Participating in Marches & Protests

Asa form of play, children may march on the playground to shout out their advocacies and passions. Signs, flags, songs, and chants are part of the game. Some families participate in cultural and political marches and protests, demonstrating their right to free speech, by standing up for what they believe in. e.g., peace, climate justice, LGBTQ+ pride, etc. Groups of families might unify to participate or create their own events.

When involving children, precautions and understandings become helpful. Be aware of and discuss safety issues. If you are going into a crowd together, wear something that unifies you visibly. Plan how to stay in contact or relocate each other if you get separated.

What is age appropriate? Scaffolding children’s understanding of public protest and process with hope is important. Children may wonder about the frustration and anger they hear in a protesting crowd. Many of the aggressive wording used in political protests is actually discouraged in children’s lives, so reconciling this discrepancy may beckon dialogue. Many protests are full of ironic slogans, and negative messaging, saying what must stop in order for social justice to thrive. Explain negative slogans by asking, “What is the hope behind the criticism? What is the ‘yes’ behind the ‘no’? What does ‘fighting’ for something really mean?”

There are many degrees of involvement. Making signs for causes is half of protest. All children can participate in this aspect. Carrying them courageously is the other important half. And a photo of your family carrying a sign, posted to all you know, is a media protest of its own.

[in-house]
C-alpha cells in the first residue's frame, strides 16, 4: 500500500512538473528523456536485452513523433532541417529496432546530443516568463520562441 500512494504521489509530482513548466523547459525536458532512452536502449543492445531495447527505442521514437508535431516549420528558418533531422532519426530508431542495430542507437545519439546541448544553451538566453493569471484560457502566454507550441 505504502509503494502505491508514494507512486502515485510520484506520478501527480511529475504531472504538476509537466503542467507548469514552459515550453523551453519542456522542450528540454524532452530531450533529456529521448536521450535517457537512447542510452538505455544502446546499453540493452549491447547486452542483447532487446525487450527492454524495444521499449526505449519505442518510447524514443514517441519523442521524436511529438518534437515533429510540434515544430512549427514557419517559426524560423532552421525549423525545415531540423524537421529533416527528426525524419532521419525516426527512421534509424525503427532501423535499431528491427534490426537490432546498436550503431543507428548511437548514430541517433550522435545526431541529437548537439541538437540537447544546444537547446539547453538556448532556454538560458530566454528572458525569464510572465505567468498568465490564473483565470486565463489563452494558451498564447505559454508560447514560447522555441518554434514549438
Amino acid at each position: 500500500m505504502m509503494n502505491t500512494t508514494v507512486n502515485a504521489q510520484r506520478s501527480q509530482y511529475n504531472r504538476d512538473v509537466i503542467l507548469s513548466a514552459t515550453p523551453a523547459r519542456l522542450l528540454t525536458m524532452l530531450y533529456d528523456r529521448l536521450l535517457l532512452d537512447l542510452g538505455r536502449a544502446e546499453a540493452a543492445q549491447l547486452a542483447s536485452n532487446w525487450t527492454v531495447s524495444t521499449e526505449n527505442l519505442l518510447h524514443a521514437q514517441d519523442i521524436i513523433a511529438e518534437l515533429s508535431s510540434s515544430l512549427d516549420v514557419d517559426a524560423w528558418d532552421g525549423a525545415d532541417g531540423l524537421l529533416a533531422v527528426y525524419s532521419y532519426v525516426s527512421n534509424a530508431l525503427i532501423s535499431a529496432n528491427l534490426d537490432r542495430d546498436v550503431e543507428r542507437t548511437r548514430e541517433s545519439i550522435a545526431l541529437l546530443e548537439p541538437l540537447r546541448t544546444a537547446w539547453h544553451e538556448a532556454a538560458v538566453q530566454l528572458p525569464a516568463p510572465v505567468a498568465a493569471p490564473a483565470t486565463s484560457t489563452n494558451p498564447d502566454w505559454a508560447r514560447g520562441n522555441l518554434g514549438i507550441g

Children practice through play, so creating marches at home is a wonderful option for them, in which they can process the issues and values that are coming into their consciousness through their family and culture. During the height of the Covid-19 Pandemic with the rise of Black Lives Matter protests, Ethical NYC children each created HOME BLM MARCHES, collecting all their dolls, stuffed animals, and action figures into one crowd scene, and making signs for each of them to hold. The community of families gathered to share their home marches through Zoom meetings, deciding together what to sing and what slogans to chant. See more here:

Some wonderful books have been written to support children in appreciating and potentially participating in marches and protests. The Institute for Humane Education offers a supportive and diverse list:

Raising Luminaries has another wonderful list:

To these lists, you can add author Joanna McClintick who has created an illustrated poem ‘Twas the Night Before Pride, that tells, beyond the glitter and rainbows of PRIDE, “the beautiful resistance that made PRIDE come to be.”

Here is a wonderful video clip of one of the world’s great eco-heros, Wangari Maathai. This short story ends with a phrase worth making into a household mantra: “I will be the hummingbird. I will do the best I can.”